Public Masses Restart in Worcester

posted by Mike on May 20th, 2020

The Diocese of Worcester, Massachusetts, is restarting public masses this week.

Worcester Catholics have not been obliged to attend mass during the pandemic, and mass remains optional.

This plan takes the statewide safety standards for worship and adds a few tweaks. Here’s a PDF of the diocesan guidelines.

As the state asks:

  • Households will be masked and stay six feet apart. Some pews will be blocked off to maintain this distance.
  • No more than 40% the usual maximum occupancy will be allowed in the church.
  • No collection basket will be passed.
  • The parishes will come up with some way for people to leave church in an orderly, spaced manner.
  • People will not gather after mass, whether to schmooze with the priest on the front steps, or to share coffee and donuts in the church basement.

Some tweaks:

  • There will be no hymnals or bulletins. “One time use” paper worship aids are allowed, so a parish could print out the readings and make them available in the pews. Alternately “the faithful may also be reminded of online sources for the daily readings… which may be accessed on their cell phone.”
  • You can receive Holy Communion. This involves briefly removing your mask, of course. An usher will give you a squirt of hand sanitizer as you exit your pew to stand in line. People should stay 6 feet apart while in line for Communion. The priest or Eucharistic minister will keep their mask on. They will not refuse to place the consecrated host on your tongue, rather than in your hands, but they do discourage this. If the minister accidentally touches someone while distributing the host, they will stop and sanitize their hands before continuing. (In my experience they are pretty good at sanitizing before beginning, but I’ve never seen someone take a break in the middle like that.) If I am reading this right, while on the altar, the hosts will be kept in a closed container” at some distance from the breath of the celebrant.” (This seems like a great change.)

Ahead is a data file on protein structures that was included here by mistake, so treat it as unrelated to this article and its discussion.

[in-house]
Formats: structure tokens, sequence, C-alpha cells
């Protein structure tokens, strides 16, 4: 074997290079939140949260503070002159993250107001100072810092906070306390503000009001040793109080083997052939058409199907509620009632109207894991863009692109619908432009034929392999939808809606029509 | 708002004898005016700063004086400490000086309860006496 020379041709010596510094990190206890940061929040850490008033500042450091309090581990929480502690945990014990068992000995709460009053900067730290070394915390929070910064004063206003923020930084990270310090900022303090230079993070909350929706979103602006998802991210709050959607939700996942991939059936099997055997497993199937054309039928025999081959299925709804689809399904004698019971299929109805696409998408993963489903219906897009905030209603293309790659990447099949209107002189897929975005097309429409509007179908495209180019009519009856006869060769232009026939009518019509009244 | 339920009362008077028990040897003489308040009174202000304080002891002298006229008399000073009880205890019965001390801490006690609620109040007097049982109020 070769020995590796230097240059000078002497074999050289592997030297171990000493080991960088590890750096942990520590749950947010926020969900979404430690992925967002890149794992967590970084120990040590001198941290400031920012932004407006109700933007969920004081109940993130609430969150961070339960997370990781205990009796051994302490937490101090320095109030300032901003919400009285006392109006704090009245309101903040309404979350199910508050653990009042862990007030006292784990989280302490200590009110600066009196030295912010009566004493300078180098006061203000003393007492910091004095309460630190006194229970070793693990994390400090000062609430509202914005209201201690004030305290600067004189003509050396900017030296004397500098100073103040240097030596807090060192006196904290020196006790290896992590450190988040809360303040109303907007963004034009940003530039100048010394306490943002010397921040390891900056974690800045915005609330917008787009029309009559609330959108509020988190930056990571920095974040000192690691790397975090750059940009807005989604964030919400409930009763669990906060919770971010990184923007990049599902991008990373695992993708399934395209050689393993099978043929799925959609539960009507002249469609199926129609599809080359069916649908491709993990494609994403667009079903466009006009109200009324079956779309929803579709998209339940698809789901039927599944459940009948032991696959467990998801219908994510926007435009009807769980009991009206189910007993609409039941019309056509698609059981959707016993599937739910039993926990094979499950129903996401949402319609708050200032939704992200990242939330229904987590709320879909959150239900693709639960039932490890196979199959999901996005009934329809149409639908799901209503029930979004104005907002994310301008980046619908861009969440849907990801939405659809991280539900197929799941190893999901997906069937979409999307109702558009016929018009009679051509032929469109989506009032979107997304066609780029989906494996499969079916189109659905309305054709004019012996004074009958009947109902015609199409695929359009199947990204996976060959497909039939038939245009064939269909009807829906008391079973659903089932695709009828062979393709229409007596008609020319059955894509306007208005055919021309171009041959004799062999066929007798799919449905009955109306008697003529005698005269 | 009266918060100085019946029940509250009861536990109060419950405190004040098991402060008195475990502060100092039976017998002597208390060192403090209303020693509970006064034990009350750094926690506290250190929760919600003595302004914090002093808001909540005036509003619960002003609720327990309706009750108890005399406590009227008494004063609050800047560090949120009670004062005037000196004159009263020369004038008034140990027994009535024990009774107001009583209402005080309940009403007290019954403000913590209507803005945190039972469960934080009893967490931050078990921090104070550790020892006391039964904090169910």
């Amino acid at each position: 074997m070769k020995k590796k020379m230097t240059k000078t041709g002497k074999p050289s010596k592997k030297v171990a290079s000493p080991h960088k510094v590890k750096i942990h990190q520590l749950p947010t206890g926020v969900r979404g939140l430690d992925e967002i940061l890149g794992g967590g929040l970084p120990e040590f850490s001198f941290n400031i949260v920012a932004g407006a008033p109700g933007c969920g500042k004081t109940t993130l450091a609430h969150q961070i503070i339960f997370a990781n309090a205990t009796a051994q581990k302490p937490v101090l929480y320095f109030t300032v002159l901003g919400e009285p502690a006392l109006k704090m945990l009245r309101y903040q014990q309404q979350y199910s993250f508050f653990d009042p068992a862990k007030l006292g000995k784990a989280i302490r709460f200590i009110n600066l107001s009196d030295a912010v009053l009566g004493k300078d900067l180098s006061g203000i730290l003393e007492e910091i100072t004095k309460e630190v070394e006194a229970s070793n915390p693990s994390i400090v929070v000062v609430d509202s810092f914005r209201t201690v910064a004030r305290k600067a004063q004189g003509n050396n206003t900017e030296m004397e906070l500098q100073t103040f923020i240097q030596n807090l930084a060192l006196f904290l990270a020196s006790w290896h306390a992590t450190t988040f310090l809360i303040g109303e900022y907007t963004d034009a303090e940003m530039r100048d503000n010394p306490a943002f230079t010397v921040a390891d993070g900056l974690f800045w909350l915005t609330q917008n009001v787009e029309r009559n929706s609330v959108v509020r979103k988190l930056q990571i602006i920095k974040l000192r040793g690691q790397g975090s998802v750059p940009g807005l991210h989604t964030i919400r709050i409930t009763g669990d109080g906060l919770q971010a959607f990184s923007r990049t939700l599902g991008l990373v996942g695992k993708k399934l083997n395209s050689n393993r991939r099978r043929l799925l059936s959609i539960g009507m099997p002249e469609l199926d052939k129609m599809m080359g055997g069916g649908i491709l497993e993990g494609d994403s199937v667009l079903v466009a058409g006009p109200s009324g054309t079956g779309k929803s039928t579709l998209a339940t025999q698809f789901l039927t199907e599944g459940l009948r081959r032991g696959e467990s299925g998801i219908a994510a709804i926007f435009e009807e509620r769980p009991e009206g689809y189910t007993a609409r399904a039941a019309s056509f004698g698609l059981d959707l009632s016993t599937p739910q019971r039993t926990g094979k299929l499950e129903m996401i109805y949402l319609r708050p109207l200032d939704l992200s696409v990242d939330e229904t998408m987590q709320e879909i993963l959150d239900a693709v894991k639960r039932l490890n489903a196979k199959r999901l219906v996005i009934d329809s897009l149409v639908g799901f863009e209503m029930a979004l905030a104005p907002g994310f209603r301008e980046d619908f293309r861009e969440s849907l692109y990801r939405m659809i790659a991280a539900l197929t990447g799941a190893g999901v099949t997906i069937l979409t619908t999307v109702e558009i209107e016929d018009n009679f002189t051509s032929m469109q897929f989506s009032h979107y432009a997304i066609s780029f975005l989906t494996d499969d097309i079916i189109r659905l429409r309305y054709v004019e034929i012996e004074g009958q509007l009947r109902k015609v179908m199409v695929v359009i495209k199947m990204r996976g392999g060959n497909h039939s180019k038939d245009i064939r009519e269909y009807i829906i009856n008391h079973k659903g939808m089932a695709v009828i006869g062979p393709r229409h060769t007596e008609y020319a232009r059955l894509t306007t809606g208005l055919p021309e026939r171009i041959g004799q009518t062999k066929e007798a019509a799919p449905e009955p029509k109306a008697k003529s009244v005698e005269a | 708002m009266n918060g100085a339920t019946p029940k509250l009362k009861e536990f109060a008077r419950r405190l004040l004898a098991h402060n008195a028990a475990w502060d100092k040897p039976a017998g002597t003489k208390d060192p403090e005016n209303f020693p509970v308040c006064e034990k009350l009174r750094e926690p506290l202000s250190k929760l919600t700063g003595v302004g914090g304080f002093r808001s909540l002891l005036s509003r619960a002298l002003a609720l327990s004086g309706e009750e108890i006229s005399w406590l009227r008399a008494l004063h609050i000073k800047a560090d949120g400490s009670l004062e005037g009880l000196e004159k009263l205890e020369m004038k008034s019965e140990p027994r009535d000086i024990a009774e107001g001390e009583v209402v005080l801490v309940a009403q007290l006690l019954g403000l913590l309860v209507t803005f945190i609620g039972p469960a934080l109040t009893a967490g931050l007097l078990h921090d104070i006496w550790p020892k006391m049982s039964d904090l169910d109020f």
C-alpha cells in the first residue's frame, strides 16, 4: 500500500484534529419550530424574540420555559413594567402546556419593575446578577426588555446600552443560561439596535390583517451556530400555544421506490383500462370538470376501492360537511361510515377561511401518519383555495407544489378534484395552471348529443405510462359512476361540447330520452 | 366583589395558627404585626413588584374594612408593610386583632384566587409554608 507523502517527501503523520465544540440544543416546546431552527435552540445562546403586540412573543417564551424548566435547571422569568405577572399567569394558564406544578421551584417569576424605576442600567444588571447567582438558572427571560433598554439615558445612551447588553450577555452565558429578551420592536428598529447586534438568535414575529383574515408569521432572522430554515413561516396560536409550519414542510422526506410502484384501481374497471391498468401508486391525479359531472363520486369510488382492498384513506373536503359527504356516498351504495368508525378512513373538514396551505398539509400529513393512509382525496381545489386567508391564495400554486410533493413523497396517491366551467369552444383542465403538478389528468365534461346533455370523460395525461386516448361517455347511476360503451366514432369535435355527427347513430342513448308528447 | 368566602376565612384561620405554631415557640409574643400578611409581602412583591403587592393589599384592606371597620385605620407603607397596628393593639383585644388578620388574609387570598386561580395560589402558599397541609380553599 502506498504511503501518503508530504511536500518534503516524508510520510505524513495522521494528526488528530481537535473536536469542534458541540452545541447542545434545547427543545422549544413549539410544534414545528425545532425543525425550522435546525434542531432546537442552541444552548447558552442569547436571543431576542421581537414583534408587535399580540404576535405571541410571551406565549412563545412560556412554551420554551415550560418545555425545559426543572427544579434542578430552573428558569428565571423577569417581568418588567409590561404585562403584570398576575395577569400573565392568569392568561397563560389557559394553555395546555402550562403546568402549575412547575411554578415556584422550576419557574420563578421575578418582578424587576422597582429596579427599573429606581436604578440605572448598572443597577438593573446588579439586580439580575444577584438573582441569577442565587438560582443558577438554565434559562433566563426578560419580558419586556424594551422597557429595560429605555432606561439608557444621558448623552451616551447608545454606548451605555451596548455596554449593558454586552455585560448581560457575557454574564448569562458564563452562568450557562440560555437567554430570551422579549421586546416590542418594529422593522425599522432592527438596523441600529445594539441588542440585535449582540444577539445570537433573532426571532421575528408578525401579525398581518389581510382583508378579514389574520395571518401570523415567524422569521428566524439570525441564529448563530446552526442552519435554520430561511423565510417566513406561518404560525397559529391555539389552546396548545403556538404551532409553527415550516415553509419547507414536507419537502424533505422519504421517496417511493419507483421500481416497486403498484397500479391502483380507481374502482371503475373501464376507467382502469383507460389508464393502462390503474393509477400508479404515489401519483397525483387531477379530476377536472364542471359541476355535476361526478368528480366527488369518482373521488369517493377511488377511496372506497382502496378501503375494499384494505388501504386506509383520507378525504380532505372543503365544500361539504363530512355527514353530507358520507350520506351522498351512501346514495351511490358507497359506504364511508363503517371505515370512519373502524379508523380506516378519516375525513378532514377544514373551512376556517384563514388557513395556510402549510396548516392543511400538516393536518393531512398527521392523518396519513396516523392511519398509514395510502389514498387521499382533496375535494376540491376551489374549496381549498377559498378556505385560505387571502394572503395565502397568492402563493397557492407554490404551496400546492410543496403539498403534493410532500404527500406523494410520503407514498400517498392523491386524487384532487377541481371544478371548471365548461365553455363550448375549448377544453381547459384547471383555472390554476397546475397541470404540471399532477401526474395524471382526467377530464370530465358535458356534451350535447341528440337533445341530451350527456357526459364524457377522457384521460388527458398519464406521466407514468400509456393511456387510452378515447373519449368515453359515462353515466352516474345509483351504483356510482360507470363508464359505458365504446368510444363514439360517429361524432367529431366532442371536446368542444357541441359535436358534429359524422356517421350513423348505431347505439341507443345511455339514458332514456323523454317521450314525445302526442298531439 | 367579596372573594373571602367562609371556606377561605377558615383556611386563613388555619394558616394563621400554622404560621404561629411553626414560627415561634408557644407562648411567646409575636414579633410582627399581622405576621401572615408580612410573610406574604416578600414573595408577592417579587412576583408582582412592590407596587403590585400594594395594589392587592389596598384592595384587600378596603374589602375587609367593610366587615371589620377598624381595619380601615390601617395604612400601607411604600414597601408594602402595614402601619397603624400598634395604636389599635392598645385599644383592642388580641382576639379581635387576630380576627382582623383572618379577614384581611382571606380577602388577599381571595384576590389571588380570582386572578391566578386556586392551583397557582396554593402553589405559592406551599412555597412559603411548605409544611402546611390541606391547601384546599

• Church doors will be propped open, so nobody will have to touch them.
  • There will be very little singing. (Please let’s not joke about how New England Catholics never sing anyway.) Singing seems like the only thing that would make attending mass riskier than working in an office for an hour. The music will be instrumental or sung only by the cantor (no choirs). The exception are a few parts of the mass like the “Agnus Dei.” I am counting fewer than 40 words total that would be sung by the congregation.
  • The priests and liturgical ministers will not process down the central aisle at the beginning or end of mass.
  • Altar servers will wear masks while handling bread, wine, and water. They will otherwise be unmasked.

Some current restrictions will remain in place:

  • The consecrated host, but not the consecrated wine, will be distributed at Holy Communion.
  • People will not touch each other while exchanging the sign of peace.
  • There will be no open fonts of holy water.
  • Churches will be disinfected thoroughly after each mass.

Priests, deacons, altar servers, and other liturgical ministers will be unmasked for most of the mass.

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